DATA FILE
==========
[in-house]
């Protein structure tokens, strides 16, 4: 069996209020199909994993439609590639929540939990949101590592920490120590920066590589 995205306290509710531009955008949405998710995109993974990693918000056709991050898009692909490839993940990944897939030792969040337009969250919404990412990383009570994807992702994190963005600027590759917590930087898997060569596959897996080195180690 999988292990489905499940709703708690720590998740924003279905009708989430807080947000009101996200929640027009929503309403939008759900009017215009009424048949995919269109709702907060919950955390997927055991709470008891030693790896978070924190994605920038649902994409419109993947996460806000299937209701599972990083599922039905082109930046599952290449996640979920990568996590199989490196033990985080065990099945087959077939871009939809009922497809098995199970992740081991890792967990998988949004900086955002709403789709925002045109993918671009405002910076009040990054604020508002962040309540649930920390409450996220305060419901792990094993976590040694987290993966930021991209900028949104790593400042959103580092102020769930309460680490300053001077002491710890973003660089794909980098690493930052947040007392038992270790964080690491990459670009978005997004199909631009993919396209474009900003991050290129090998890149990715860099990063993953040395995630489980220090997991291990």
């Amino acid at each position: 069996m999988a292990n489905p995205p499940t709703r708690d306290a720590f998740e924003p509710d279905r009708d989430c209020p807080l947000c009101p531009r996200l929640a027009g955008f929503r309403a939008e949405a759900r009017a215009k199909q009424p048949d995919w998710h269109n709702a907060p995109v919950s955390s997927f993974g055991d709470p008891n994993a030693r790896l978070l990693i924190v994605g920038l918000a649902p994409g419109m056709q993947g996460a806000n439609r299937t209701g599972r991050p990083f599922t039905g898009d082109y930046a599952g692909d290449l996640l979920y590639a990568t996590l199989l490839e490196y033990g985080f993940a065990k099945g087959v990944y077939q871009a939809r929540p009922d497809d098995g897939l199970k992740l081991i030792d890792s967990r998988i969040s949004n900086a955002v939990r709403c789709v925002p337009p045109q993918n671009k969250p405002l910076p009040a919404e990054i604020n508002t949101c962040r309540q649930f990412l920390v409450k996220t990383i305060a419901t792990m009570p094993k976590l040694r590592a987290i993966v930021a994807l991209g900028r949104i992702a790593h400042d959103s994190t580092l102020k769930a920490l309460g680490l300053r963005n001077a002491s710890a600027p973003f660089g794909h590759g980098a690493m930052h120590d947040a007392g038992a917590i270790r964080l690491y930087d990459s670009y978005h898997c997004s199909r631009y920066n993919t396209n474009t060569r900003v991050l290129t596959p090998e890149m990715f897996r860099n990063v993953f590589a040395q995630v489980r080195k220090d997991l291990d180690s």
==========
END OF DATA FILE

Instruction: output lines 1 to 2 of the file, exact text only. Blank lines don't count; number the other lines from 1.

[in-house]
């Protein structure tokens, strides 16, 4: 069996209020199909994993439609590639929540939990949101590592920490120590920066590589 995205306290509710531009955008949405998710995109993974990693918000056709991050898009692909490839993940990944897939030792969040337009969250919404990412990383009570994807992702994190963005600027590759917590930087898997060569596959897996080195180690 999988292990489905499940709703708690720590998740924003279905009708989430807080947000009101996200929640027009929503309403939008759900009017215009009424048949995919269109709702907060919950955390997927055991709470008891030693790896978070924190994605920038649902994409419109993947996460806000299937209701599972990083599922039905082109930046599952290449996640979920990568996590199989490196033990985080065990099945087959077939871009939809009922497809098995199970992740081991890792967990998988949004900086955002709403789709925002045109993918671009405002910076009040990054604020508002962040309540649930920390409450996220305060419901792990094993976590040694987290993966930021991209900028949104790593400042959103580092102020769930309460680490300053001077002491710890973003660089794909980098690493930052947040007392038992270790964080690491990459670009978005997004199909631009993919396209474009900003991050290129090998890149990715860099990063993953040395995630489980220090997991291990």